These ‘GDP analogues’ show that trends in GDP and social wellbeing, once moving together, have diverged since about the mid-1970s in all countries for which they have been constructed, including Australia. The reasons for this divergence may vary between nations, but include: the growing costs of environmental damage and resource depletion, including greenhouse gas emissions; increasing income inequality; unsustainable foreign debt; the rising cost of unemployment and overwork; the failure to maintain capital investment; and the transfer of (unpaid) household production to the market.
There is, however, much more to the equation of more with better. The costs of growth are not just material and physical; they are also cultural and ethical. Growth is closely associated – as both a cause and a consequence – with two qualities that, more than any other, define modern Western culture: materialism and individualism.
Materialism and individualism
Cultures exist to bring order and meaning to our lives. When they do this badly, our wellbeing suffers. A growing body of research shows that materialism − the pursuit of money and possessions – seems to breed not happiness but dissatisfaction, depression, anxiety, anger, isolation and alienation. People for whom ‘extrinsic goals’ such as fame, fortune and glamour are a priority in life tend to experience more anxiety and depression and lower overall wellbeing − and to be less trusting and caring in their relationships − than people oriented towards ‘intrinsic goals’ of close relationships, personal growth and self-understanding, and contributing to the community.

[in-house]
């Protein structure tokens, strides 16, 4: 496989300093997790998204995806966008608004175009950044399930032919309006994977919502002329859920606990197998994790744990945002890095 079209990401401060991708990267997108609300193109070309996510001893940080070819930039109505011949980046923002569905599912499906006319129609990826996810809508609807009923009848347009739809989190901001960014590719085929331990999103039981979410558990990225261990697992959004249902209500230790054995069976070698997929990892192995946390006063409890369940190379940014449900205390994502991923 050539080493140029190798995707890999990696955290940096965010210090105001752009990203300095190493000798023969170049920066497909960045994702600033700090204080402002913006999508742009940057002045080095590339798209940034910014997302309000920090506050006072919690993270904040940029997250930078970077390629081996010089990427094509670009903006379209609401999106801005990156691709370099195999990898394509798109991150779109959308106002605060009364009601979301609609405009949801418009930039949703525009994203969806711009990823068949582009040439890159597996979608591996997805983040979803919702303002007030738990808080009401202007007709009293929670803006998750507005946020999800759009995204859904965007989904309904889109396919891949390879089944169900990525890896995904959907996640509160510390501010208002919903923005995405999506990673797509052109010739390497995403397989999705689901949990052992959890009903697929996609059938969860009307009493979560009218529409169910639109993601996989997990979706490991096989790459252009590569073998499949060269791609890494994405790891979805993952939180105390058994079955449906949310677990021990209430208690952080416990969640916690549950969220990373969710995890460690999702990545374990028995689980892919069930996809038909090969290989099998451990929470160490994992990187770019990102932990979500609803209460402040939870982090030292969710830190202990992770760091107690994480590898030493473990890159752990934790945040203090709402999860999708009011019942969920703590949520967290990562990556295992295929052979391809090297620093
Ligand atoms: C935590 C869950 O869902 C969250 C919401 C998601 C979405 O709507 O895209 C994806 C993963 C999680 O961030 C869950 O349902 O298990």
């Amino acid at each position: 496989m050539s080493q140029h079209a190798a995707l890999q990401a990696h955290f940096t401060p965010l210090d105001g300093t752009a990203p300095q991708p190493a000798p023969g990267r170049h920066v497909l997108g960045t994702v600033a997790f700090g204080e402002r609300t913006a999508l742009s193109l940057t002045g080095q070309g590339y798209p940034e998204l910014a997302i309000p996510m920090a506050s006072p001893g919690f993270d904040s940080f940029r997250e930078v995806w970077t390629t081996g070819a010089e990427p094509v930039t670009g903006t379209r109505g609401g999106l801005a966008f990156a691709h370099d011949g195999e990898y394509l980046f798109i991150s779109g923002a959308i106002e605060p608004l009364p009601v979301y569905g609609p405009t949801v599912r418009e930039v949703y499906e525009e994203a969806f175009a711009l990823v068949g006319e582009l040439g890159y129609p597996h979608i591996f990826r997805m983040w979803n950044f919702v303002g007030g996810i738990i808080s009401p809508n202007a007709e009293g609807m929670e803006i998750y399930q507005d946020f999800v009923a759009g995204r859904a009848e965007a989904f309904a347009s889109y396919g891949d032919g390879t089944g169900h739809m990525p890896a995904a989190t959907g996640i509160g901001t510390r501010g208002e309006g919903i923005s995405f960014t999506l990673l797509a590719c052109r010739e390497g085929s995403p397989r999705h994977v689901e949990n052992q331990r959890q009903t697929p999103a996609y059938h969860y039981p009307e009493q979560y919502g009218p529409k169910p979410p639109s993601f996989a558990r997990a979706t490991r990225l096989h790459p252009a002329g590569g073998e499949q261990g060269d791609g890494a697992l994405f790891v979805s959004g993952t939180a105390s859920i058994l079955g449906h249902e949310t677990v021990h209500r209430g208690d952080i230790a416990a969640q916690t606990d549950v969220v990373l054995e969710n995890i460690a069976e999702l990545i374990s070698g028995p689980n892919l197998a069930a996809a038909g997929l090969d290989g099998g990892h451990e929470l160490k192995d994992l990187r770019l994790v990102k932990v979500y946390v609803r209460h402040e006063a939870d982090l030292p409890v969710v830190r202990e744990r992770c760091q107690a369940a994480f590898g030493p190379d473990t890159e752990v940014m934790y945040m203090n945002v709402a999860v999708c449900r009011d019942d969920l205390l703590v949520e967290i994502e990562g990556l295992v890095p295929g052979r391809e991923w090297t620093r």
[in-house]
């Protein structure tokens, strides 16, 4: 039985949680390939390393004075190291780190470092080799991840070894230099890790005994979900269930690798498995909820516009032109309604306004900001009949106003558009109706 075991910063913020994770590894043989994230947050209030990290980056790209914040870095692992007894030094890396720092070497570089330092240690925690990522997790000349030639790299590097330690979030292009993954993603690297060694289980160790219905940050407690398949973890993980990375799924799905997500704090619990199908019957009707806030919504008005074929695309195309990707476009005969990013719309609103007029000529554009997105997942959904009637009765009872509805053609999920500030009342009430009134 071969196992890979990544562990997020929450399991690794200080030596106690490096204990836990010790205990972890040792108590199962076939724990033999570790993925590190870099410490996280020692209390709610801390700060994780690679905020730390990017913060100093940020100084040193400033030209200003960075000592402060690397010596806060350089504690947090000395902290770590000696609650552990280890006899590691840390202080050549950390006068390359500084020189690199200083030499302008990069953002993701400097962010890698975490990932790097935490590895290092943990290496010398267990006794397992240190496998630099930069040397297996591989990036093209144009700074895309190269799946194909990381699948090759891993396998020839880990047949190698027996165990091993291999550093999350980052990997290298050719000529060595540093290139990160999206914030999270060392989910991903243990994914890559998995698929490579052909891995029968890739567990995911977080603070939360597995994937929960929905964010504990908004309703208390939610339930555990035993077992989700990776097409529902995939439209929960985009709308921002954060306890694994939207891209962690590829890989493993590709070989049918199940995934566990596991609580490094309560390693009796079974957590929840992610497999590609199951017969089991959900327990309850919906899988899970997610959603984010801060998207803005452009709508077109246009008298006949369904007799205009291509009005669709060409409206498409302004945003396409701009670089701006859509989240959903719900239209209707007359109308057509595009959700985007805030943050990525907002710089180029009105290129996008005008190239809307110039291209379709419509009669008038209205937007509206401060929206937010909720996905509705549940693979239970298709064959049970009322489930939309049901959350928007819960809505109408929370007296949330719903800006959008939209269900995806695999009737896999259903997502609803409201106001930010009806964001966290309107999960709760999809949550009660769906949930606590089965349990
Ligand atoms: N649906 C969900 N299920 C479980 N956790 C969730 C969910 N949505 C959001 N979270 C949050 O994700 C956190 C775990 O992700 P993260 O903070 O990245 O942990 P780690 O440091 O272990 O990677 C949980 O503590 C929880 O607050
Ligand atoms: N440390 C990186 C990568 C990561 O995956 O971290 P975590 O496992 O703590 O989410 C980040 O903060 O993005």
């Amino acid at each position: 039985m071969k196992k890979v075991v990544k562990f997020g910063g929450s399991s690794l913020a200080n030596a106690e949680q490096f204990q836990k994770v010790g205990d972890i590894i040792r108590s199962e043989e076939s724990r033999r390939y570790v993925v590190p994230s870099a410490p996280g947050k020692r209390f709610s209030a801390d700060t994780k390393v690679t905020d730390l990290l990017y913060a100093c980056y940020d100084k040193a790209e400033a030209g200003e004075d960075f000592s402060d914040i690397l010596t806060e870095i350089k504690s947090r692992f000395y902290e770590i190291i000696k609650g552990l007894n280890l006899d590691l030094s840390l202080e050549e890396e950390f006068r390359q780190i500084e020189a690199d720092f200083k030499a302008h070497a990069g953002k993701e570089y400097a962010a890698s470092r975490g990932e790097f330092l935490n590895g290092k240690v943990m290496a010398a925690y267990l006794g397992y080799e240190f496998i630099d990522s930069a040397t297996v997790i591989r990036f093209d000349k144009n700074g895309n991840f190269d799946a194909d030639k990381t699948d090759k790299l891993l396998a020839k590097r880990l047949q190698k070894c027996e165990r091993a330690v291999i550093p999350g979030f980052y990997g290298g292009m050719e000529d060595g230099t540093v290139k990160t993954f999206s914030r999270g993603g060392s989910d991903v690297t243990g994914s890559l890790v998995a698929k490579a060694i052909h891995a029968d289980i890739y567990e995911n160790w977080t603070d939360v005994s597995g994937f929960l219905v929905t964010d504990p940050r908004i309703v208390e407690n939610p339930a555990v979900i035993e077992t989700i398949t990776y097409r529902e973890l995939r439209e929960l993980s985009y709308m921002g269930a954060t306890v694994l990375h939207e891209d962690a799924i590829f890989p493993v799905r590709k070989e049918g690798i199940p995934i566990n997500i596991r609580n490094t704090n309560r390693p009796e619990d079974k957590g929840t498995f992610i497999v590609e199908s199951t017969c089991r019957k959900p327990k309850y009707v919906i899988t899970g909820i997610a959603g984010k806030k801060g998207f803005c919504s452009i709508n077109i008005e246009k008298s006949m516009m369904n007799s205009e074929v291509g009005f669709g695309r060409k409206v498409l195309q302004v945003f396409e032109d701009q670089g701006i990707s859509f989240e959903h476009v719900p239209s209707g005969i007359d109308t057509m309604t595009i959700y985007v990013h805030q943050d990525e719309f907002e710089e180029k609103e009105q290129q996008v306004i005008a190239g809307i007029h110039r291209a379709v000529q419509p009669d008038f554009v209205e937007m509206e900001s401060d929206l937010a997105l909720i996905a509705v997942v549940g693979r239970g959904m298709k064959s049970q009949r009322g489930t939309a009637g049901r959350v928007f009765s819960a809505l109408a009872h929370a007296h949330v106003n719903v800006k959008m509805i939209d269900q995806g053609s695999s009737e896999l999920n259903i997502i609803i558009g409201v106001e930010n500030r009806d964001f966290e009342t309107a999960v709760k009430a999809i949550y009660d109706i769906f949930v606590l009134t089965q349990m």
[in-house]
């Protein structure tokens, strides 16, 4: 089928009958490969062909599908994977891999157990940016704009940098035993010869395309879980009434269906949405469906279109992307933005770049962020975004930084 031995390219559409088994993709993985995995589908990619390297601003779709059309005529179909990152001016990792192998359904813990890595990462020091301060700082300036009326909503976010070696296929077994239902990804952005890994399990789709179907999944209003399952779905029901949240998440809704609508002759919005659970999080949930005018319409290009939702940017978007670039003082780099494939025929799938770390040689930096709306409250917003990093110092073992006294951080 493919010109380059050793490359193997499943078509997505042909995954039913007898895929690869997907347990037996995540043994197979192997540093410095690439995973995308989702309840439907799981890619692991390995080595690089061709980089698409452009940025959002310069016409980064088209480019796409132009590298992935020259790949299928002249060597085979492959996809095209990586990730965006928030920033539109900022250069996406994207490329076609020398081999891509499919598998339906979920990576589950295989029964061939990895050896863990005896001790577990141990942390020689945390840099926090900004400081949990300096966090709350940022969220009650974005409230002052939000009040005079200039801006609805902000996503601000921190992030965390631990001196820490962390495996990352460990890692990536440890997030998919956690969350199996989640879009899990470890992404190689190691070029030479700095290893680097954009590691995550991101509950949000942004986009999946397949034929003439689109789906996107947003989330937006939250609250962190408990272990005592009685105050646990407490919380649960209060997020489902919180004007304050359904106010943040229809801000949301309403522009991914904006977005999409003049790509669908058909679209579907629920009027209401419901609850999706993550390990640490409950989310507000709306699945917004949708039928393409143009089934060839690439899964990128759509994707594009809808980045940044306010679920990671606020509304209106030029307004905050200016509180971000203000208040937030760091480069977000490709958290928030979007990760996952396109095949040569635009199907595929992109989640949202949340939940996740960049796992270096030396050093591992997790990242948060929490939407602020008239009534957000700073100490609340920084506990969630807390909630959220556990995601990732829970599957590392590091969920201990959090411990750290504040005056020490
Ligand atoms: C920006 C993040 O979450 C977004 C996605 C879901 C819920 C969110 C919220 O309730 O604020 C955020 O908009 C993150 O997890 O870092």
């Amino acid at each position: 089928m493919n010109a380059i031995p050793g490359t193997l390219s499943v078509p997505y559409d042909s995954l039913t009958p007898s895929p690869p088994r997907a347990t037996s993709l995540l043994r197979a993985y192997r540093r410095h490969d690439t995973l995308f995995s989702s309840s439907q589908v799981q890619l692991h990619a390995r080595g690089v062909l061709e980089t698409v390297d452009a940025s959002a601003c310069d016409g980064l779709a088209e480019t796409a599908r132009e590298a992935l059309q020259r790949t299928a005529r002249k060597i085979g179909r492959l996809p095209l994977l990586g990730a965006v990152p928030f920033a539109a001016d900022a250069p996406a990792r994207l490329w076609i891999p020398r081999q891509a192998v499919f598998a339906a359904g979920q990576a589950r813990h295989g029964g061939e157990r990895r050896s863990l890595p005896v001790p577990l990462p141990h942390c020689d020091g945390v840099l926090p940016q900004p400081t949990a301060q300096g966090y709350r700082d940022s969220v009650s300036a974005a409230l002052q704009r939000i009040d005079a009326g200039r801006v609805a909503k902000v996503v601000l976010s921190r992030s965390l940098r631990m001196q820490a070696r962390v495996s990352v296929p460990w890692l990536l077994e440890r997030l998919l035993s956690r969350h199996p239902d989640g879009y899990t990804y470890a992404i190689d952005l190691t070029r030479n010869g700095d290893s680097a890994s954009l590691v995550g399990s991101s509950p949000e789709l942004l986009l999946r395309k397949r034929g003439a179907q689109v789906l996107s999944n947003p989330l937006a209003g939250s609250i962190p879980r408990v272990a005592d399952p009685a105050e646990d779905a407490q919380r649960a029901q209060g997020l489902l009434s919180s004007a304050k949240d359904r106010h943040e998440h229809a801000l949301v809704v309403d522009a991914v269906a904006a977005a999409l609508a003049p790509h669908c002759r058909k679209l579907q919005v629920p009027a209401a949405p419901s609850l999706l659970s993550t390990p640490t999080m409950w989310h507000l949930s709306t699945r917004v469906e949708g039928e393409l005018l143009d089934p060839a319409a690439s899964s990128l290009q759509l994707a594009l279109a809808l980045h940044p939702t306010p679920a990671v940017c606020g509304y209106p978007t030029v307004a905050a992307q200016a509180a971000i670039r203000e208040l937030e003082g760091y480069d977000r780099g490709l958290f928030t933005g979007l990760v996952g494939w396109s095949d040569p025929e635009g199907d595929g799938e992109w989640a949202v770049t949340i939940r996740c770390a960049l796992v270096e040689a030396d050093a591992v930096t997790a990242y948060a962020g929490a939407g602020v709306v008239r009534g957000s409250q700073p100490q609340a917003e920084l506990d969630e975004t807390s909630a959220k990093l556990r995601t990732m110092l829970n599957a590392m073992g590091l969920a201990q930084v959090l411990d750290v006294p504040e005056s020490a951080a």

In short, the more materialistic we are, the poorer our quality of life.
Individualism – placing the individual at the centre of a framework of values, norms and beliefs − is supposed to be about freeing us to live the lives we want. The reality, however, may be very different. Individualism’s downsides are described in different ways: a heightened sense of risk, uncertainty and insecurity and a lack of clear frames of reference; a rise in personal expectations, coupled with a perception that the onus of success lies with the individual, despite the continuing importance of social disadvantage and privilege; and a surfeit or excess of freedom and choice, which is experienced as a threat or tyranny.
One of the effects of these developments is that individualism not only reduces social connectedness and support, but also diminishes personal control, including through confusing autonomy (the ability to act according to our own values and beliefs) with independence (not reliant on or influenced by others). This confusion encourages a perception that we are separate from others and the environment in which we live, and so from the very things that influence our lives.
The more narrowly and separately the self is defined, the greater the likelihood that the social forces acting on us are experienced as external and alien, and so beyond our control. The creation of a ‘separate self’ could be a major dynamic in modern life, impacting on everything from citizenship and social trust, cohesion and engagement, to the intimacy of friendships and the quality of family life.
An important means by which individualism and materialism affect wellbeing is through their influence on values. Values provide the framework for deciding what we hold to be important, true, right and good, and so have a central role in defining relationships and meanings. Consistent with what we know about wellbeing, most societies have tended to reinforce values that emphasise social obligations and self-restraint and discourage those that promote self-indulgence and anti-social behaviour.